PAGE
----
Rudolph braced for hosts' reaction on Headingley return

 

If Jacques Rudolph is worried about lack of match practice before the second Test, there is considerable compensation. He is returning to the ground where he spent six seasons after turning his back on South Africa.

Rudolph was one of many in the tourists' XI, which is certain to be unchanged for the second Test starting in Leeds tomorrow, who hardly got a game at The Oval. He fielded at point or gully for most of England's two innings, where his most notable contribution was failing to snare a difficult chance offered by Matt Prior in the first innings.

Like all but four of South Africa's players, he was not required to bat as they assembled an infeasible total of 637 for 2. Rudolph, at No 6, spent two days wondering if it was worth donning his pads.

"I think a lot has been said before the series about our lack of cricket but we came with clear heads," he said yesterday. "England are the No 1 team in the world and we expect a strong fightback. They've done really well in their own conditions so we're prepared for what we'll face. It's a little bit more difficult because we're used to playing back-to-back Test matches. But we've now got nine or 10 days between.

"Gary Kirsten, our coach, is quite aware of that and has allowed us to take off days between practice. I find the intensity isn't there in the warm-up games as they are not as competitive as a Test."

Rudolph returned to South Africa's team last November after more than five years away from Test cricket. He pitched up at Yorkshire plighting his troth forever as a Kolpak player having fallen out with his homeland and their cricket. After six summers, to the surprise of nobody who doubted his original intentions, he left the county and headed for home.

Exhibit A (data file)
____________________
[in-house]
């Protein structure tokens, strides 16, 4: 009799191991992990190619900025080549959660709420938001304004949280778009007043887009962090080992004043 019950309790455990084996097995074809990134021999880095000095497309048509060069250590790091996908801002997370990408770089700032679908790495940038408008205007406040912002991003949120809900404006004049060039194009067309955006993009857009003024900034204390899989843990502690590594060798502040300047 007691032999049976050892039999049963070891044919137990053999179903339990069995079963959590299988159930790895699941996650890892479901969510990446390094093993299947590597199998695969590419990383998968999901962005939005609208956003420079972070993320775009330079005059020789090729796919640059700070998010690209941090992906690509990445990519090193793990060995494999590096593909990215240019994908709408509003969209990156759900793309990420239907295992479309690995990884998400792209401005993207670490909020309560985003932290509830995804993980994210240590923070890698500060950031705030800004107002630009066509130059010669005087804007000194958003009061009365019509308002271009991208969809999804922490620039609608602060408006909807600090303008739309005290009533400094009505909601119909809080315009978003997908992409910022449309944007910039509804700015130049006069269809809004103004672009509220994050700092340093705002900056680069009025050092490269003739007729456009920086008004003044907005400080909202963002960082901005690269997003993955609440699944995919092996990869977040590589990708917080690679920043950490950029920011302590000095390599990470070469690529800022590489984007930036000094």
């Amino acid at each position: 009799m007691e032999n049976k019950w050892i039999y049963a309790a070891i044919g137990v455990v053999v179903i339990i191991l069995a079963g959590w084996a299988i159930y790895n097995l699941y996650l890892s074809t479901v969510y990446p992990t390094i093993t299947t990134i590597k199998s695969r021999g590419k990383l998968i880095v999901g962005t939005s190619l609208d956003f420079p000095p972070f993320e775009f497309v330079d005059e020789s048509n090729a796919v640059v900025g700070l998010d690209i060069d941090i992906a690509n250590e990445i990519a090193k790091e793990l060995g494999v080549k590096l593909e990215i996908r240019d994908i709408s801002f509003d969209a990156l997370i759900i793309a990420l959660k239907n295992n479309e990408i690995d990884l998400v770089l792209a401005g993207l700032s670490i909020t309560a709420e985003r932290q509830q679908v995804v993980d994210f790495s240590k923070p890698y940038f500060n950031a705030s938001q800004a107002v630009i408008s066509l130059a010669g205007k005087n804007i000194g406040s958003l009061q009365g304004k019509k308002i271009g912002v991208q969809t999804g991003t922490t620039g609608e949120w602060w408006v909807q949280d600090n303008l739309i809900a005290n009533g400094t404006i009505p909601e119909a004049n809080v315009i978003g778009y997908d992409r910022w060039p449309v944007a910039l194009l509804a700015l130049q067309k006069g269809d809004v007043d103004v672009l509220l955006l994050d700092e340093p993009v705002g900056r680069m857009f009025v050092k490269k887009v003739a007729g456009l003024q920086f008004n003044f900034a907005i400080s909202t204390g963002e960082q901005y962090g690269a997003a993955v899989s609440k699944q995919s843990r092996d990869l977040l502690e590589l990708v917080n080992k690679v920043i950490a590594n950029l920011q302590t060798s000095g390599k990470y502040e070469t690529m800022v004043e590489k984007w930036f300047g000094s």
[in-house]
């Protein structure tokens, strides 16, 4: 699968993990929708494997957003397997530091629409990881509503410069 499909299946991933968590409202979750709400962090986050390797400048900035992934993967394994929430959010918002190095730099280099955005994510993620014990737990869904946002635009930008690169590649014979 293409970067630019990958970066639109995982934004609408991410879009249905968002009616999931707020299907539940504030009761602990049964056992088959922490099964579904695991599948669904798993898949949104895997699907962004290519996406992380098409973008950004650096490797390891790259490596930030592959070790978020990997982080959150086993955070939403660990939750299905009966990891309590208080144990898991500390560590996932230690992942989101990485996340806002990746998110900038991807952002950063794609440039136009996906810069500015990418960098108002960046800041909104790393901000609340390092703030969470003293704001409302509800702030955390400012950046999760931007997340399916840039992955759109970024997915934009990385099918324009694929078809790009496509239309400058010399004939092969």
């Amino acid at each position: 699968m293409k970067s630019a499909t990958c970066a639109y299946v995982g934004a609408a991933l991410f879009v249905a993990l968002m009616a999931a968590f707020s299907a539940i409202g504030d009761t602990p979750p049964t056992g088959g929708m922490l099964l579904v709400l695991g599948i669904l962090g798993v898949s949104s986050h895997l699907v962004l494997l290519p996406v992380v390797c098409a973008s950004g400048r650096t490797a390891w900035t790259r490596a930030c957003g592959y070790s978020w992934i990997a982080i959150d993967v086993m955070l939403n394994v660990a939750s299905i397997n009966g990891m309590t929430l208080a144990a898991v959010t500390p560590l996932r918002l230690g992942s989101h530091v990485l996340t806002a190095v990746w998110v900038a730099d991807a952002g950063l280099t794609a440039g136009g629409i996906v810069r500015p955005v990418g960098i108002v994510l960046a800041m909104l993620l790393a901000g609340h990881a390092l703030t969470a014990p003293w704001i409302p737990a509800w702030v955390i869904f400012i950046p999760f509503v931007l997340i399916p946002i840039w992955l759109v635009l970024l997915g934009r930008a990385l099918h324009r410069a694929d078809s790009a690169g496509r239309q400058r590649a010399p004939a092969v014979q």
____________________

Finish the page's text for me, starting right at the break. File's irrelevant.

"At the time when I came over here I was in a tough place and needed to rediscover my love of the game," he said. "Yorkshire gave me the opportunity and in hindsight I must say it's possibly some of the memorable years in my career so far. I got thrown into international cricket at a young age and it was nice to be in such surroundings and I became more mature as a batsman.

"I wasn't too sure what my future would hold with South African cricket. My wife qualified as a doctor over here and after three or four years we just decided to go back. The natural progression was I fortunately scored runs and here I am today."

His experiences at the ground can only help his rampant colleagues assimilate, though he reminded everyone that Headingley's reputation as a bowling paradise is sometimes misguided.

"There is a very strong perception that Headingley is a bowler-friendly wicket," said Rudolph. "But when the sun's out it's a very nice place to bat. I know there's a bit of weather about but once you're in you can get used to swing and seam movement." He has to get to the crease first.

PROMOTED VIDEO
Have you tried new the Independent Digital Edition apps?
Caption competition
Caption competition
Latest stories from i100
Daily Quiz
Have you tried new the Independent Digital Edition apps?
Independent Dating
and  

By clicking 'Search' you
are agreeing to our
Terms of Use.

Career Services

Day In a Page